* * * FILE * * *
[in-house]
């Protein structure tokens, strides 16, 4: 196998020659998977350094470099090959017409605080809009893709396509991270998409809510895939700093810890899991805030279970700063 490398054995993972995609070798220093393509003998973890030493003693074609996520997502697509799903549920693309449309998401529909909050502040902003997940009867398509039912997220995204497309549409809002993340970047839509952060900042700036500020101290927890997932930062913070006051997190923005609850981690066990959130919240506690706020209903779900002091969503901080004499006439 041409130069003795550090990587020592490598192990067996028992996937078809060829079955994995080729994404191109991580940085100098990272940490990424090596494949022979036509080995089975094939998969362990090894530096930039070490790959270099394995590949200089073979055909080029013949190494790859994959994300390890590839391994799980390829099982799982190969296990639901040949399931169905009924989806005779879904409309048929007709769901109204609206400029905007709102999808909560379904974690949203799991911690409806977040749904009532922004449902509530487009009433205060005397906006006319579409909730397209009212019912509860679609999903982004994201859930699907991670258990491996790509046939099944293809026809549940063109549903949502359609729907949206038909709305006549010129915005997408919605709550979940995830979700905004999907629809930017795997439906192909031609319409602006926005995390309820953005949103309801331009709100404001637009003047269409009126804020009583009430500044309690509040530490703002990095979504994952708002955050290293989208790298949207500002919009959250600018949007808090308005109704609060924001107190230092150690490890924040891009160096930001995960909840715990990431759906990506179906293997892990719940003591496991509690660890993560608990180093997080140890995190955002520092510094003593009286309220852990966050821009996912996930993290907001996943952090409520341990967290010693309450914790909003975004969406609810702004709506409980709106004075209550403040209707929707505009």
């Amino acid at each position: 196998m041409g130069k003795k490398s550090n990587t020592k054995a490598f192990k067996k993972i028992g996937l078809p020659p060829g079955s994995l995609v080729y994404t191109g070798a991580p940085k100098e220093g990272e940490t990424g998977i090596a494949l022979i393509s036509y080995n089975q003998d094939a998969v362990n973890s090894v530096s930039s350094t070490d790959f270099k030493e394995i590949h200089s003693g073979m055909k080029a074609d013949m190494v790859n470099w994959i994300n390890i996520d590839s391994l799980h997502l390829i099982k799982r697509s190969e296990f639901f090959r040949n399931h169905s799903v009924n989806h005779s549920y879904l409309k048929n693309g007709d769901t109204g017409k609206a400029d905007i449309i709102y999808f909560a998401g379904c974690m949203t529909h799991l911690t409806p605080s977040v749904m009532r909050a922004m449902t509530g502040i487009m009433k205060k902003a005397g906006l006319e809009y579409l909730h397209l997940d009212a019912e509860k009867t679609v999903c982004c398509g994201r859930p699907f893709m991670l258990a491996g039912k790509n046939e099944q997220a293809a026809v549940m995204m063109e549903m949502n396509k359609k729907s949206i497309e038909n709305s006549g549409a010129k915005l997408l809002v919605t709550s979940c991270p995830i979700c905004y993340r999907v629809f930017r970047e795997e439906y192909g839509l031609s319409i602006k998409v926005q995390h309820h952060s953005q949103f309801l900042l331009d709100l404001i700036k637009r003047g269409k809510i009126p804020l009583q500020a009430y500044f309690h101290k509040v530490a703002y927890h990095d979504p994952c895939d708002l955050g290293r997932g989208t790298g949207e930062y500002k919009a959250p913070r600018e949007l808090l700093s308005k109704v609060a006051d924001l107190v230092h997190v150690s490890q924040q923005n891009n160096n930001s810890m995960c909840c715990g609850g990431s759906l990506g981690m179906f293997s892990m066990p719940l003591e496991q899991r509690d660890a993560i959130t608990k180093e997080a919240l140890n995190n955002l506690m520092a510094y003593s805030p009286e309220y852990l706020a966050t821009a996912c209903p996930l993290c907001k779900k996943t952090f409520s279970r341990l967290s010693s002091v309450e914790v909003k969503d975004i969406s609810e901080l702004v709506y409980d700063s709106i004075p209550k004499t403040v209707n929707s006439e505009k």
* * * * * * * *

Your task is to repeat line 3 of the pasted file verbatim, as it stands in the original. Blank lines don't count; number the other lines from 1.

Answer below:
């Amino acid at each position: 196998m041409g130069k003795k490398s550090n990587t020592k054995a490598f192990k067996k993972i028992g996937l078809p020659p060829g079955s994995l995609v080729y994404t191109g070798a991580p940085k100098e220093g990272e940490t990424g998977i090596a494949l022979i393509s036509y080995n089975q003998d094939a998969v362990n973890s090894v530096s930039s350094t070490d790959f270099k030493e394995i590949h200089s003693g073979m055909k080029a074609d013949m190494v790859n470099w994959i994300n390890i996520d590839s391994l799980h997502l390829i099982k799982r697509s190969e296990f639901f090959r040949n399931h169905s799903v009924n989806h005779s549920y879904l409309k048929n693309g007709d769901t109204g017409k609206a400029d905007i449309i709102y999808f909560a998401g379904c974690m949203t529909h799991l911690t409806p605080s977040v749904m009532r909050a922004m449902t509530g502040i487009m009433k205060k902003a005397g906006l006319e809009y579409l909730h397209l997940d009212a019912e509860k009867t679609v999903c982004c398509g994201r859930p699907f893709m991670l258990a491996g039912k790509n046939e099944q997220a293809a026809v549940m995204m063109e549903m949502n396509k359609k729907s949206i497309e038909n709305s006549g549409a010129k915005l997408l809002v919605t709550s979940c991270p995830i979700c905004y993340r999907v629809f930017r970047e795997e439906y192909g839509l031609s319409i602006k998409v926005q995390h309820h952060s953005q949103f309801l900042l331009d709100l404001i700036k637009r003047g269409k809510i009126p804020l009583q500020a009430y500044f309690h101290k509040v530490a703002y927890h990095d979504p994952c895939d708002l955050g290293r997932g989208t790298g949207e930062y500002k919009a959250p913070r600018e949007l808090l700093s308005k109704v609060a006051d924001l107190v230092h997190v150690s490890q924040q923005n891009n160096n930001s810890m995960c909840c715990g609850g990431s759906l990506g981690m179906f293997s892990m066990p719940l003591e496991q899991r509690d660890a993560i959130t608990k180093e997080a919240l140890n995190n955002l506690m520092a510094y003593s805030p009286e309220y852990l706020a966050t821009a996912c209903p996930l993290c907001k779900k996943t952090f409520s279970r341990l967290s010693s002091v309450e914790v909003k969503d975004i969406s609810e901080l702004v709506y409980d700063s709106i004075p209550k004499t403040v209707n929707s006439e505009k």